Historical Day on the Plains of Abraham: city under siege

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Photo: Cassandra Kerwin

During their spare time, villagers in New France played music for the pleasure of neighbours, families and friends.

On the beautiful afternoon of Sept. 8, large numbers of people learned about Quebec City’s rich history. The National Battlefields Commission has a strong tradition in organizing a free Historical Day. Each year in September, it presents important moments that have shaped Quebec City, Canada and North America. This year, the theme was Québec, Besieged City.

Upon entering the area near Martello Tower 1, visitors first encountered a group of bourgeois citizens teaching period dances accompanied by musicians. Women in modern clothes joined the men dressed in elegant New France outfits.

Across the lane, groups assembled in front of historians. They learned about typical meals. Hard-as-a-rock bread made from flour and water had to be dipped in hot water, soup or tea so as to not chip a tooth. Meats such as ham, pork, beef and fish were often smoked and dried in order to preserve them for long periods of time, an important factor during long Quebec winters and sieges!

Speaking of which, engineers offered advice on military tactics to attack a fort or a star-shaped citadel. Thanks to historical drawings by the military engineer de Vauban, armies created zigzag trenches leading up to the forts, a defence mechanism to counter straight-shooting cannons. The final military tactic was to use a siege cannon that would fire bombs filled with shrapnel, to explode over the walls and fall into the fort. This was more practical and fatal than a cannon aimed straight at a wall.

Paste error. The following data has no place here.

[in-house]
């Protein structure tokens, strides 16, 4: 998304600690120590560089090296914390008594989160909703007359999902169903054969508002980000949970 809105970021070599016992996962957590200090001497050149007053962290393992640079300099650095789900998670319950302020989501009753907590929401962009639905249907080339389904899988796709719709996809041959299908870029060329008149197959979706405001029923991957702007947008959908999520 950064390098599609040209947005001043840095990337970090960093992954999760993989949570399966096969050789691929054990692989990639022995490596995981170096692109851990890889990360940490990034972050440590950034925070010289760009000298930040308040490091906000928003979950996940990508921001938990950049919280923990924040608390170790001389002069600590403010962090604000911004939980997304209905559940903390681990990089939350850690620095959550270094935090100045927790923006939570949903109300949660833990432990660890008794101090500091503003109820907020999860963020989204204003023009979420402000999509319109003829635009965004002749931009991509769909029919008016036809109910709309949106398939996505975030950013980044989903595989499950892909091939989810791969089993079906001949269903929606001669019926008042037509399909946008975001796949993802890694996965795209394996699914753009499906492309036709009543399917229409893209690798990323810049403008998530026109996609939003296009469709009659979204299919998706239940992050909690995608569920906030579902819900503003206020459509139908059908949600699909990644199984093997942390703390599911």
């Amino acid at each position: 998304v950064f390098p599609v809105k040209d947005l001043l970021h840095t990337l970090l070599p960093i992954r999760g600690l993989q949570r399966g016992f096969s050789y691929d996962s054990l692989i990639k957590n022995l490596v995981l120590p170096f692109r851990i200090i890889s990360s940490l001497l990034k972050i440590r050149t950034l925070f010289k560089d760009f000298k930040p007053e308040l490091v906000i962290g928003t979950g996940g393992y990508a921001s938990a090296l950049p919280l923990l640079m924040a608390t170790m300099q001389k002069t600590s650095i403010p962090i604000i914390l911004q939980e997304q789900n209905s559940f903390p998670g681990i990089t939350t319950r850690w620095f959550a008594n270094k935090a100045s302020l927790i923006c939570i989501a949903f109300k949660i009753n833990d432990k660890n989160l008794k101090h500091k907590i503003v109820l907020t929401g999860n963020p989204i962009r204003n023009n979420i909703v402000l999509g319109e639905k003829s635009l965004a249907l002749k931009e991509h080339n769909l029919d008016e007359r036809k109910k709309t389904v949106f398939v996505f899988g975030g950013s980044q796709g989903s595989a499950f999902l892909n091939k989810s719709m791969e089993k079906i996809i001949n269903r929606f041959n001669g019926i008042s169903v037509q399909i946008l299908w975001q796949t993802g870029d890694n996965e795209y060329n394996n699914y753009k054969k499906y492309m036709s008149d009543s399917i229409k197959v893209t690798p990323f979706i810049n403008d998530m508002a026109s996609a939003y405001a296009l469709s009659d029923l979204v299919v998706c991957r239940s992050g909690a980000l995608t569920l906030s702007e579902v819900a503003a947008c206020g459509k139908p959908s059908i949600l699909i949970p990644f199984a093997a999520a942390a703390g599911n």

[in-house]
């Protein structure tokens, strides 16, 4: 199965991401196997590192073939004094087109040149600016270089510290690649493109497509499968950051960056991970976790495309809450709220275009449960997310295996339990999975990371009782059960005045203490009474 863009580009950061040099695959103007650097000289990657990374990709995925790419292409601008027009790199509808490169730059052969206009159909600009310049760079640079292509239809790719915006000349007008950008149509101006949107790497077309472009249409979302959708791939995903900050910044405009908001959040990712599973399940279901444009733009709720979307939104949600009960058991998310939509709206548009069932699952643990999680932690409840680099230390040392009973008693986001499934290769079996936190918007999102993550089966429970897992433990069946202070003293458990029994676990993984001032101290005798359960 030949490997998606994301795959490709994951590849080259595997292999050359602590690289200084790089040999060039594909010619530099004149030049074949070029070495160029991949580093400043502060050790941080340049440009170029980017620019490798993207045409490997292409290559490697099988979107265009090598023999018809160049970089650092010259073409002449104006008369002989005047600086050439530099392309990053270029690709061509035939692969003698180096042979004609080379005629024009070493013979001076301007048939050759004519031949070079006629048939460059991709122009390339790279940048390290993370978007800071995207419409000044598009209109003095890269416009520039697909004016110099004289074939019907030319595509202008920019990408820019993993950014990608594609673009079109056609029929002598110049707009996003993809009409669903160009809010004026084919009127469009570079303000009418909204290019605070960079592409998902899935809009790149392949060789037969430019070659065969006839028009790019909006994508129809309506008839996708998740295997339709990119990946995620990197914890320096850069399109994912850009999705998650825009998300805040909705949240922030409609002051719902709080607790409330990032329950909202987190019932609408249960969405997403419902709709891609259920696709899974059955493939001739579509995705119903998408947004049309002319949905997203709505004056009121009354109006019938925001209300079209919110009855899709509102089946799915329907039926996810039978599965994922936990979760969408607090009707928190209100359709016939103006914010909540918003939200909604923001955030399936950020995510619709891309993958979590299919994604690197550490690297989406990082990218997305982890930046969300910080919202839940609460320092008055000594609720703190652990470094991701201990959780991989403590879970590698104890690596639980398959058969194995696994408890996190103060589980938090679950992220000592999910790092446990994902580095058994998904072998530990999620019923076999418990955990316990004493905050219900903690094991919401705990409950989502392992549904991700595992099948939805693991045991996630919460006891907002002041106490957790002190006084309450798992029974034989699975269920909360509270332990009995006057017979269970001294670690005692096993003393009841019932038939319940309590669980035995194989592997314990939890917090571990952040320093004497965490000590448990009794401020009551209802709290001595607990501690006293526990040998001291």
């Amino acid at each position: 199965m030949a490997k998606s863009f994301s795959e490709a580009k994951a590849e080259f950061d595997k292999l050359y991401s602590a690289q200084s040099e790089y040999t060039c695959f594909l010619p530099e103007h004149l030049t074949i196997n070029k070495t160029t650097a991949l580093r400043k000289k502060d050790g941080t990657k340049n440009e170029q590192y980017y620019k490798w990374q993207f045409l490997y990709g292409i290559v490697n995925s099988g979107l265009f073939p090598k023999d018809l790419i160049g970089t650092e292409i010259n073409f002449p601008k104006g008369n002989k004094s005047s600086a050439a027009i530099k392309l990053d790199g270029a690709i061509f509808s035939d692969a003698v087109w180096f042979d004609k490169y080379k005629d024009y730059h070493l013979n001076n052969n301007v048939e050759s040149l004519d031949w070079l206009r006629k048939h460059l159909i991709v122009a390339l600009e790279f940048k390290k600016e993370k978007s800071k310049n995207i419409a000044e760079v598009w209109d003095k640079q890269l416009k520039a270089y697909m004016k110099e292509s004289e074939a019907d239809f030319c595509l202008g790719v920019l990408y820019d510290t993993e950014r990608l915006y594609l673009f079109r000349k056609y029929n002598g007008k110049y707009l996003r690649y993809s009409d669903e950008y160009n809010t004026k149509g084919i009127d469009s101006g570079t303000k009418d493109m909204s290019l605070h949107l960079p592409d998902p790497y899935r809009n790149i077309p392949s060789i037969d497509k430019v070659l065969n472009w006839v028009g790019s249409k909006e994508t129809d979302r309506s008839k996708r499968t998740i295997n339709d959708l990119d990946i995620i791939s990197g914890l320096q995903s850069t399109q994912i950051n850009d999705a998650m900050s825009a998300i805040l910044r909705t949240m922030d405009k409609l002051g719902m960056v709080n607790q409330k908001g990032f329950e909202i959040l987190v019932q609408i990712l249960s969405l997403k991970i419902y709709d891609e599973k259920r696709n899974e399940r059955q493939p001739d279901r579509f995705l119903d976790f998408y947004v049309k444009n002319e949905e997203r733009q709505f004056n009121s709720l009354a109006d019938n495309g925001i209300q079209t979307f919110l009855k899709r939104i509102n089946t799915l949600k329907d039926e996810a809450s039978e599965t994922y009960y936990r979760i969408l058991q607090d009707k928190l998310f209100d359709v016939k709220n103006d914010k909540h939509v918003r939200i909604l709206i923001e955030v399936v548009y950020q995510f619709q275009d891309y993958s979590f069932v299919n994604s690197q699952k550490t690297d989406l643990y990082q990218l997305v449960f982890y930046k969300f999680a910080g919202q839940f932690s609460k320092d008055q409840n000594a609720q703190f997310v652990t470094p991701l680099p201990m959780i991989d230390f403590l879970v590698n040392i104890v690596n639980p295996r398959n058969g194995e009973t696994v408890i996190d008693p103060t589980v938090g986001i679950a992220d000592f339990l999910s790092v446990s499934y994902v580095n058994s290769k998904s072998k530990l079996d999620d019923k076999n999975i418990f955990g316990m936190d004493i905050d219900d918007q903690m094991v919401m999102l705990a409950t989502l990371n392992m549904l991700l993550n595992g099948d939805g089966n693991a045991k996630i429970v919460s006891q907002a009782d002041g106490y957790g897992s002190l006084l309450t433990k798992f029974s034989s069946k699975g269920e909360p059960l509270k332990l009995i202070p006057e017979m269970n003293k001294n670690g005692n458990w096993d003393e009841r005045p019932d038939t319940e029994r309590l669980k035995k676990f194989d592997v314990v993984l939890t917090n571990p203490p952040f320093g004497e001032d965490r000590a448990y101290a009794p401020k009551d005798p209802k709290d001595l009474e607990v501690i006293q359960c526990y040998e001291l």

Visitors also encountered family members dressed in period clothing helping their husbands, sons and fathers prepare for battle. The officers assembled the soldiers in pre-designated areas, where they fired blanks from their rifles and cannons. In the background, members of the 78th Fraser Highlanders played their bagpipes. People seeking information from the pipers were told about the regiment's involvement during the siege of 1759.

Arriving at Martello Tower 1, people waited in line to visit two exhibitions. On the top floor, they learned about the fall of New France and the British siege of Quebec City in 1759-1760, as well as the purpose of the tower, built in 1810 by the British. On the lower floor, they learned about the War of 1812 between the United Kingdom and the United States.

“We are huge history buffs and our children love re-enactments. When we were planning a trip to Montreal and Quebec City, we knew that we had to make room for this activity,” said Sandra Murphy. “It is always great to visit another city with a citadel. We come from Halifax. Like Quebecers, history is alive in our city.”



Fire! It’s loud and it’s smoky. A cannon was fired near Martello Tower 1 during the National Battlefields Commission’s Historical Day on the Plains of Abraham. Photo by Cassandra Kerwin



New France soldiers form into ranks on the Plains in preparation for another siege by the British. This was one of the many demonstrations during Historical Day on the Plains of Abraham. Photo by Cassandra Kerwin